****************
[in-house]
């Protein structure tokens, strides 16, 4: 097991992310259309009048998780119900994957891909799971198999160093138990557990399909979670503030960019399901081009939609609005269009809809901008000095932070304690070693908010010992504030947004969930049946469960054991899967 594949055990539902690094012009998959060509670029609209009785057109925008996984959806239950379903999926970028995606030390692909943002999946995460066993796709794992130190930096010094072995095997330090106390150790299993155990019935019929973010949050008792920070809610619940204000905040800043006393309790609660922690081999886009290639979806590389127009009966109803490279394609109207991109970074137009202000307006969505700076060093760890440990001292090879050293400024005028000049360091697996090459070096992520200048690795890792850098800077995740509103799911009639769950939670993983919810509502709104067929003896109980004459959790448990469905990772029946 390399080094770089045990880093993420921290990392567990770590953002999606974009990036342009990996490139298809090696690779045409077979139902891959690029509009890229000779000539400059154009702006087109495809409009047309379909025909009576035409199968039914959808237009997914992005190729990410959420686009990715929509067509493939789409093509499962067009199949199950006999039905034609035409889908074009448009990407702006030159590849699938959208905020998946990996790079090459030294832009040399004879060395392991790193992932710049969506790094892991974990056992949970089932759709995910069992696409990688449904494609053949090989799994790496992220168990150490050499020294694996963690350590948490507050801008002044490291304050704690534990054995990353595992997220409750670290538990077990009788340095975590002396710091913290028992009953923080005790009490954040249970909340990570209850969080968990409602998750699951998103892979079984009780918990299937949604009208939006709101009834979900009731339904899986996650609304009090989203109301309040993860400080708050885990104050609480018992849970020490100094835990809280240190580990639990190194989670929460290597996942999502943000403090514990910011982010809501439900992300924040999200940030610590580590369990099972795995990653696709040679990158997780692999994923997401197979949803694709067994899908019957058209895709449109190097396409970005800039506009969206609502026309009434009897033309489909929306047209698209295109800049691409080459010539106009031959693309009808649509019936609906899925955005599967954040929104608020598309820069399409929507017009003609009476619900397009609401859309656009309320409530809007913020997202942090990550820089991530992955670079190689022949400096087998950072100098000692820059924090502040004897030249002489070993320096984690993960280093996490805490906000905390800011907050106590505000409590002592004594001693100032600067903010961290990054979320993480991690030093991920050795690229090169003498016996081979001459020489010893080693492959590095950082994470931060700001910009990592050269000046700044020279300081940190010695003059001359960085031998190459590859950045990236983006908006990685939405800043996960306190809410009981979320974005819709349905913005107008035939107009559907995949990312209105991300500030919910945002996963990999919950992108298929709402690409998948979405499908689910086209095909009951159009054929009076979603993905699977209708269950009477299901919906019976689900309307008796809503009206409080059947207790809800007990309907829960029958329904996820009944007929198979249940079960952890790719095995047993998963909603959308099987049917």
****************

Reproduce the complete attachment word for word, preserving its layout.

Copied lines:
[in-house]
């Protein structure tokens, strides 16, 4: 097991992310259309009048998780119900994957891909799971198999160093138990557990399909979670503030960019399901081009939609609005269009809809901008000095932070304690070693908010010992504030947004969930049946469960054991899967 594949055990539902690094012009998959060509670029609209009785057109925008996984959806239950379903999926970028995606030390692909943002999946995460066993796709794992130190930096010094072995095997330090106390150790299993155990019935019929973010949050008792920070809610619940204000905040800043006393309790609660922690081999886009290639979806590389127009009966109803490279394609109207991109970074137009202000307006969505700076060093760890440990001292090879050293400024005028000049360091697996090459070096992520200048690795890792850098800077995740509103799911009639769950939670993983919810509502709104067929003896109980004459959790448990469905990772029946 390399080094770089045990880093993420921290990392567990770590953002999606974009990036342009990996490139298809090696690779045409077979139902891959690029509009890229000779000539400059154009702006087109495809409009047309379909025909009576035409199968039914959808237009997914992005190729990410959420686009990715929509067509493939789409093509499962067009199949199950006999039905034609035409889908074009448009990407702006030159590849699938959208905020998946990996790079090459030294832009040399004879060395392991790193992932710049969506790094892991974990056992949970089932759709995910069992696409990688449904494609053949090989799994790496992220168990150490050499020294694996963690350590948490507050801008002044490291304050704690534990054995990353595992997220409750670290538990077990009788340095975590002396710091913290028992009953923080005790009490954040249970909340990570209850969080968990409602998750699951998103892979079984009780918990299937949604009208939006709101009834979900009731339904899986996650609304009090989203109301309040993860400080708050885990104050609480018992849970020490100094835990809280240190580990639990190194989670929460290597996942999502943000403090514990910011982010809501439900992300924040999200940030610590580590369990099972795995990653696709040679990158997780692999994923997401197979949803694709067994899908019957058209895709449109190097396409970005800039506009969206609502026309009434009897033309489909929306047209698209295109800049691409080459010539106009031959693309009808649509019936609906899925955005599967954040929104608020598309820069399409929507017009003609009476619900397009609401859309656009309320409530809007913020997202942090990550820089991530992955670079190689022949400096087998950072100098000692820059924090502040004897030249002489070993320096984690993960280093996490805490906000905390800011907050106590505000409590002592004594001693100032600067903010961290990054979320993480991690030093991920050795690229090169003498016996081979001459020489010893080693492959590095950082994470931060700001910009990592050269000046700044020279300081940190010695003059001359960085031998190459590859950045990236983006908006990685939405800043996960306190809410009981979320974005819709349905913005107008035939107009559907995949990312209105991300500030919910945002996963990999919950992108298929709402690409998948979405499908689910086209095909009951159009054929009076979603993905699977209708269950009477299901919906019976689900309307008796809503009206409080059947207790809800007990309907829960029958329904996820009944007929198979249940079960952890790719095995047993998963909603959308099987049917």